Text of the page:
According to Politico, many Republicans are suddenly seeing a different terrain than the one they’ve grown accustomed to. Gone are the days when they could depend on complacency from pro-choicers and white-hot fury from forced-birthers. And, well, they’re not happy about it, as David Siders reports.
What’s only now becoming clear — as Republicans scrub their campaign websites of prior positions on abortion and labor to turn the focus of the midterms back to President Joe Biden and the economy — is just how much the issue is altering the GOP’s standard playbook.
For the first time in years, Republican and Democratic political professionals are preparing for a general election campaign in which Democrats — not Republicans — may be winning the culture wars, a wholesale reversal of the traditional political landscape that is poised to reshape the midterms and the run-up to 2024.
One Republican whom Siders interviewed was particularly blunt about the new normal: “The environment is upside down,” said Michael Brodkorb, a former deputy chair of the Minnesota Republican Party. “The intensity has been reversed.”
Of course, abortion isn’t the only issue galvanizing Democrats these days. While Republicans continue to flog fake crises like migrant caravans, critical race theory, and trans athletes destroying the sacred integrity of fourth-grade field hockey matches, Democrats are starting to make inroads by shining a spotlight on genuine GOP extremism.
It isn’t just abortion. Less than 20 years after conservatives used ballot measures against same-sex marriage to boost voter turnout in 11 states, public sentiment has shifted on the issue so dramatically that Democrats are poised to force a vote on legislation to protect same-sex marriage to try to damage Republican candidates. Following the school shooting in Uvalde, Texas, Democrats from Georgia and Wisconsin to Illinois and California are running ads supporting gun restrictions, once viewed as a liability for the left, while openly engaging Republicans on crime.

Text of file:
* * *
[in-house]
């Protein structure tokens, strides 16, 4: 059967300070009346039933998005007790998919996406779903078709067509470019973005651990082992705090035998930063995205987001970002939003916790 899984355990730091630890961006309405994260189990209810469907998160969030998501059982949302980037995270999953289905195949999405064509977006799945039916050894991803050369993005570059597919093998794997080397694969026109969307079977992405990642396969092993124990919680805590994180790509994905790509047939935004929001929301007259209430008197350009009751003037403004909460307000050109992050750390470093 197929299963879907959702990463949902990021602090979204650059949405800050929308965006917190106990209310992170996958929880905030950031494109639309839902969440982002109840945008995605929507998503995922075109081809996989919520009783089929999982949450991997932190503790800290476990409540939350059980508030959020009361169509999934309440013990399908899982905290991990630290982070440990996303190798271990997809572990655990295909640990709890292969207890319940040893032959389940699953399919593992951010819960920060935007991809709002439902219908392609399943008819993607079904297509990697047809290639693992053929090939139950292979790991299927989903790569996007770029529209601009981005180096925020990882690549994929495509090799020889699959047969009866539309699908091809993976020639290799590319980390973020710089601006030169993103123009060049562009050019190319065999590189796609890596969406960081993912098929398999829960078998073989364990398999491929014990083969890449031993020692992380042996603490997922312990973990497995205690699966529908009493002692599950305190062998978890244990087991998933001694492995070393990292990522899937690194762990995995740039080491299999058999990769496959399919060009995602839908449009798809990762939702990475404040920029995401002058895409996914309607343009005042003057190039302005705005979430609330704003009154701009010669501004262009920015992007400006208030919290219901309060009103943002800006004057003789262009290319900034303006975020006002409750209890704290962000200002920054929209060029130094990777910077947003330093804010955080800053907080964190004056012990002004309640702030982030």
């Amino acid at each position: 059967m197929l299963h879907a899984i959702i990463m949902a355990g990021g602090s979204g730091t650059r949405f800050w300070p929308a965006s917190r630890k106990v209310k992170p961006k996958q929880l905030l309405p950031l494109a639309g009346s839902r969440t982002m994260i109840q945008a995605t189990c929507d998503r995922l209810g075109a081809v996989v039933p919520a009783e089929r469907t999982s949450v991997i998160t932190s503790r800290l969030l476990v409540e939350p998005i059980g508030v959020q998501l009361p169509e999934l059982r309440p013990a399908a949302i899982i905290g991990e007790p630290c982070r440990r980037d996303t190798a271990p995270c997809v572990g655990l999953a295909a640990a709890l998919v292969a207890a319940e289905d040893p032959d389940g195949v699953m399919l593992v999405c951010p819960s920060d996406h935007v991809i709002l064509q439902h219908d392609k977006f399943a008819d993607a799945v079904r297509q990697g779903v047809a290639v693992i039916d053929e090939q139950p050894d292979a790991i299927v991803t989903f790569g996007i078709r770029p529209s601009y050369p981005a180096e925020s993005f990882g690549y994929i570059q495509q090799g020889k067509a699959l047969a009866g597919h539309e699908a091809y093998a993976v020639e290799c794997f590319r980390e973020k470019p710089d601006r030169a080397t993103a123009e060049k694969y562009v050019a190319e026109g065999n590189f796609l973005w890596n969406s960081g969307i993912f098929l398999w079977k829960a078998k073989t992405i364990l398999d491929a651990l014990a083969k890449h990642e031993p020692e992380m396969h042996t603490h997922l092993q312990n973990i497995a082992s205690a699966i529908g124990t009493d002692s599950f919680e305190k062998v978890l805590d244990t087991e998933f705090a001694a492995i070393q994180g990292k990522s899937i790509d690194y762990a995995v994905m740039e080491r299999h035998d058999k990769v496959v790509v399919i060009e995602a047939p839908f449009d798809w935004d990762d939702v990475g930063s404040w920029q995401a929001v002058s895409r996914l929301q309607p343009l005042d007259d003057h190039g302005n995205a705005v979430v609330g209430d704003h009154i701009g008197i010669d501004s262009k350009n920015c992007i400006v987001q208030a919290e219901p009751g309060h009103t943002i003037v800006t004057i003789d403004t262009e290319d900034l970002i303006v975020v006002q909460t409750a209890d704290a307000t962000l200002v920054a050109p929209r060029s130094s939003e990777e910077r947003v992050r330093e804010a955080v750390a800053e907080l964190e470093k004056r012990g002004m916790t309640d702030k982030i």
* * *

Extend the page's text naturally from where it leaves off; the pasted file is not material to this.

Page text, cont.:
This seeming reversal of fortune leaves Democrats in an unfamiliar position after spending the past seven years waking up in cold sweats wondering what Evil Mr. Magoo was going to do next. Dare I say we’re actually feeling … optimistic?
“Democrats are like, ‘Eureka! We have our own culture war successes,’” New York-based Democratic strategist Jon Reinish told Siders. In fact, Reinish perceives an environment “in which the deployment of the culture war actually works for the first time in the Democrats’ favor and not the Republicans. … That will say a lot about 2024. Democrats are so afraid of their own shadows, naturally. But I think that if it works this time, this could give permission to not be afraid.”
Matt Bennett, executive vice president for public affairs at the center-left think tank Third Way, also sees plenty of opportunity for Democrats to gain additional ground in the culture wars.
“The story is that things that used to be very dangerous for Democrats—guns and abortion—are now very good for Democrats,” Bennett said. “Those kind of culture issues—[same-sex] marriage, abortion and guns—have flipped. The political impact of them [has] flipped.”
Naturally, Republicans want to continue focusing on kitchen table issues like inflation (which, to state the obvious, is a global—and temporary—phenomenon that even Dark Brandon could not have conjured on his own), but they appear to have run into a buzzsaw of their own making.
Again, when you strip a fundamental, 50-year-old right to privacy away from half the population, people tend to notice—especially when they believed it would never happen.
According to veteran GOP pollster Whit Ayres, “Cultural issues still benefit Republicans, but Dobbs [the SCOTUS case that overturned Roe v. Wade] is a big deal, because it really energized women who weren’t particularly political before, including younger women.”
And as Daily Kos’ Kerry Eleveld wrote in August:
Today, same-sex marriage has flipped from being a wedge issue that divided Democrats to one that unites them while driving a wedge straight through the heart of the GOP base, with pro-LGBTQ suburban dwellers largely parting ways with homophobic evangelicals.
Abortion rights are rapidly making the same transition. The big difference is that a solid majority of Americans were already with the reproductive rights movement, they simply needed a reason to prioritize the issue at the polls. An extremist Supreme Court has now handed choice activists that precipitous event along with a flood of harrowing stories to create lasting change.
Now that the dog has caught the car, it has no idea what to do next, and very limited options.
“The best case for Republicans is to have this be a referendum on the Biden administration and Democratic governance, especially inflation, immigration and crime,” Ayres told Siders. “Anything that detracts from that referendum undermines the Republican case.”
RELATED STORY: McConnell has never been so desperate to change the subject as with his Supreme Court gutting Roe
Okay, then. Put your detractin’ shoes on, kids. We have the momentum. Let’s not lose it. Support the fight to keep the House and increase our Senate majority—and do what you can to help get out the vote (and protect that right).
And if all goes as planned, this is the glorious scene we’ll all be waking up to on the morning of Nov. 9:
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